Relationships between hip range of motion, sprint kinematics and kinetics in track and field athletes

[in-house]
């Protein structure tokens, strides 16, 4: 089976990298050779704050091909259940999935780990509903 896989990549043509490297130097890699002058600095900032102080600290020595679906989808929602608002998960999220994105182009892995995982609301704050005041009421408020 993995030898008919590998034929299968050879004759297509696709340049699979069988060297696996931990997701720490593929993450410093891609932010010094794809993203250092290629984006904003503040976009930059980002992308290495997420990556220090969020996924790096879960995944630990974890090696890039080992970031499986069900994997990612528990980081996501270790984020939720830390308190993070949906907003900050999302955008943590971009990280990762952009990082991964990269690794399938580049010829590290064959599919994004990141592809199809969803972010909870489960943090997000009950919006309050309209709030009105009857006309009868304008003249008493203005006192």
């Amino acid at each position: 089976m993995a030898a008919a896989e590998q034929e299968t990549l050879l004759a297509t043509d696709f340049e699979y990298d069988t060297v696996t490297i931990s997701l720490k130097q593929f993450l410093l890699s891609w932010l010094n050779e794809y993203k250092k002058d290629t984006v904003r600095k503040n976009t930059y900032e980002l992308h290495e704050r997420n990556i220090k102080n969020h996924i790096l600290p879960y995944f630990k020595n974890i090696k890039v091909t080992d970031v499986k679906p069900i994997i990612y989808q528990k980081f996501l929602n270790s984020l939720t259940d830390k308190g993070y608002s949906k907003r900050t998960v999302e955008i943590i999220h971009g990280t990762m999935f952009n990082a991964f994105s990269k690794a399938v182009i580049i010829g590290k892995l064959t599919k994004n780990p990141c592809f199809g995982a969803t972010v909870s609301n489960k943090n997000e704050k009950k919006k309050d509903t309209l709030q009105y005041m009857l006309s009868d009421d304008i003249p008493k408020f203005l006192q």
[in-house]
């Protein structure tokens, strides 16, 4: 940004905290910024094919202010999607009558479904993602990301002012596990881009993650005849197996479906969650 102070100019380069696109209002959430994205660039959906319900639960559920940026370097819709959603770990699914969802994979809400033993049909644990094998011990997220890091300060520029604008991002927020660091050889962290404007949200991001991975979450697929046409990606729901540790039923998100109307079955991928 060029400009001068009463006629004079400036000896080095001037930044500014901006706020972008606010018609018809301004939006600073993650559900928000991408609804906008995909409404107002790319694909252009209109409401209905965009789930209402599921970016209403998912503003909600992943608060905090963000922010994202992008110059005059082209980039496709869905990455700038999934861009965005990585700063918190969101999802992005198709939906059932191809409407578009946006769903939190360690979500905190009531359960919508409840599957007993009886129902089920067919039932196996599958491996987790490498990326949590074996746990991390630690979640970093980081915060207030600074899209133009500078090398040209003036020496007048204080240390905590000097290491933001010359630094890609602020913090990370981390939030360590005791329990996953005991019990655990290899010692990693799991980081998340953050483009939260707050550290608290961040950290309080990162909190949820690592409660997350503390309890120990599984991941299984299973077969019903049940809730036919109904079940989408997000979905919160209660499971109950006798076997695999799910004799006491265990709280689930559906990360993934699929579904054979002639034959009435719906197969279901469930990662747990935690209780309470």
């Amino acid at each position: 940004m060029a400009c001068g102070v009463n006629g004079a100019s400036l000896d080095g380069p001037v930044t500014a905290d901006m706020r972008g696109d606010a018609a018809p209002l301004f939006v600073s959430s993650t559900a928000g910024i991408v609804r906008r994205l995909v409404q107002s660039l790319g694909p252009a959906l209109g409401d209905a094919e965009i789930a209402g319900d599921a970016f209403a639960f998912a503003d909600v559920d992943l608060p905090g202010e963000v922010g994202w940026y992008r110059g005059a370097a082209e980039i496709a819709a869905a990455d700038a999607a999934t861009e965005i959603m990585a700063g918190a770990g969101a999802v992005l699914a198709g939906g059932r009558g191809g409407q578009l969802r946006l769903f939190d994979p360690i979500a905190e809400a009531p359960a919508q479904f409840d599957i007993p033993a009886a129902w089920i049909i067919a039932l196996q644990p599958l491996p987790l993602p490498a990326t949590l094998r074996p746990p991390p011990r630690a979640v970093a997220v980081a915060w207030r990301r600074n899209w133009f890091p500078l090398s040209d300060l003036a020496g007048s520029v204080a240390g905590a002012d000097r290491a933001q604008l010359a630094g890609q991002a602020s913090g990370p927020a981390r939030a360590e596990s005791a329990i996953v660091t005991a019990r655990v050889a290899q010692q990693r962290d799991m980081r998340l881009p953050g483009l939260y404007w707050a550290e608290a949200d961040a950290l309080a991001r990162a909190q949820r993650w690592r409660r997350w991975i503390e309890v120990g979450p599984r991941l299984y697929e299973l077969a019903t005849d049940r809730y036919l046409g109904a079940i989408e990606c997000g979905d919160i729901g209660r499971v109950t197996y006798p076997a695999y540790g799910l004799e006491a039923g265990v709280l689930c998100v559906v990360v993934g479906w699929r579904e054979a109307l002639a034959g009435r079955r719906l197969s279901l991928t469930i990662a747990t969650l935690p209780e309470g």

Hip range of motion (ROM) may influence movement kinematics and kinetics during sprinting. The purpose of this research was to investigate the relationships between hip ROM and measures of sprint kinematics and kinetics in track and field athletes, and to assess changes in these variables at different stages of the athletics season. Nineteen national-level track and field athletes undertook testing procedures for kinematic and kinetic assessment. Twelve participants returned to the laboratory 12 weeks later to carry out the same testing procedures. Clinical assessments of static and active hip ROM were conducted using a Thomas test and the active straight-leg raise. The kinematic data were collected from over-ground 40 m sprint trials recorded at 240 Hz and the kinetic data were obtained from a non-motorised treadmill with in-built load cells. The reliability of these assessments were analysed via intraclass correlation coefficients and typical error. Pearson correlation coefficients were used to examine the relationships between the kinematic and kinetic variables and the change scores between testing occasions were analysed by calculating the percentage change and effect sizes to make magnitude-based inferences. The results showed that all assessments had good reliability apart from hip extension (HE) angular velocity. Correlational analysis revealed very large correlations between dynamic hip flexion (HF) ROM and HE angular velocity (r = 0.76), and very large negative correlations between dynamic HF ROM and pelvic angle at peak HE (r = -0.71), as well as peak running velocity and ground contact time (r = -0.73). There was also a large correlation shown between dynamic HE ROM and pelvic angle at peak HF (r = 0.55), and large negative correlations shown between angular HF velocity and contact time (r = -0.61), and angular HE velocity and pelvic angle at peak HE (r = -0.69). Changes in the kinematic and kinetic variables were shown to be trivial between testing occasions. In conclusion, the high reliability shown for clinical measures of hip ROM and assessment of sprint kinematics and kinetics makes these tests useful for researchers and practitioners. Furthermore, the observed correlations between measures of hip ROM and sprinting kinematics and kinetics have implications for the development of technical sprinting abilities such as achieving a high degree of dynamic HF ROM to maximize HE angular velocity. The correlations between dynamic hip ROM and pelvic angle during running may also have implications for reducing vertebral impingement and hamstring strain injuries.